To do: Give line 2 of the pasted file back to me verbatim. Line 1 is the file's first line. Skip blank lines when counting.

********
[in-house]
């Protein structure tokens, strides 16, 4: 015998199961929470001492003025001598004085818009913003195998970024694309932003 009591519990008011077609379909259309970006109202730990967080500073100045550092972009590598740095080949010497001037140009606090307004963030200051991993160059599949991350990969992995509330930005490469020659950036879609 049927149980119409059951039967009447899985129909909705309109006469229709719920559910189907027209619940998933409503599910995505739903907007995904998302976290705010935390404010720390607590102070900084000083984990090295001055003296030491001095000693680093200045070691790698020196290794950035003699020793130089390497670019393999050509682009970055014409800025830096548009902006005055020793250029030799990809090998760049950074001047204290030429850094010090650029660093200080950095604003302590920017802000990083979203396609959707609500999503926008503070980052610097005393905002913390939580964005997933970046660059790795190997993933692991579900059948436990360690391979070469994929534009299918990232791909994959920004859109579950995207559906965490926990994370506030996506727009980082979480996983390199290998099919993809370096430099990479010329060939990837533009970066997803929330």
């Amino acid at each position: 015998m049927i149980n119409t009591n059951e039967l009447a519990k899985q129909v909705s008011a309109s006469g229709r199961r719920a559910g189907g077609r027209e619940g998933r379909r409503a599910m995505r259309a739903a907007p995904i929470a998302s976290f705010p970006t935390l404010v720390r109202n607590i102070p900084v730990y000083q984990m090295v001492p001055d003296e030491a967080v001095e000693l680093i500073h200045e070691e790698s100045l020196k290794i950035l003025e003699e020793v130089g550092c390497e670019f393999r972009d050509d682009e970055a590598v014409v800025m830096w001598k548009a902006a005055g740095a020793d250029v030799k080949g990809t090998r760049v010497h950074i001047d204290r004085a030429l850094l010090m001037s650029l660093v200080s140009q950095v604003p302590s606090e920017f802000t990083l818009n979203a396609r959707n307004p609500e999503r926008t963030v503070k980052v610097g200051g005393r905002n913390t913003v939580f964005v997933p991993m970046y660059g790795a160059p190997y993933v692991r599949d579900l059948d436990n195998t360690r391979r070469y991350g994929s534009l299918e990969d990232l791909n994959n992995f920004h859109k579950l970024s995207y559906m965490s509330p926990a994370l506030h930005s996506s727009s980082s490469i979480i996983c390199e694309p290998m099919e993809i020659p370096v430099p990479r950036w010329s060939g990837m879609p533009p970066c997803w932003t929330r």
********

């Protein structure tokens, strides 16, 4: 015998199961929470001492003025001598004085818009913003195998970024694309932003 009591519990008011077609379909259309970006109202730990967080500073100045550092972009590598740095080949010497001037140009606090307004963030200051991993160059599949991350990969992995509330930005490469020659950036879609 049927149980119409059951039967009447899985129909909705309109006469229709719920559910189907027209619940998933409503599910995505739903907007995904998302976290705010935390404010720390607590102070900084000083984990090295001055003296030491001095000693680093200045070691790698020196290794950035003699020793130089390497670019393999050509682009970055014409800025830096548009902006005055020793250029030799990809090998760049950074001047204290030429850094010090650029660093200080950095604003302590920017802000990083979203396609959707609500999503926008503070980052610097005393905002913390939580964005997933970046660059790795190997993933692991579900059948436990360690391979070469994929534009299918990232791909994959920004859109579950995207559906965490926990994370506030996506727009980082979480996983390199290998099919993809370096430099990479010329060939990837533009970066997803929330």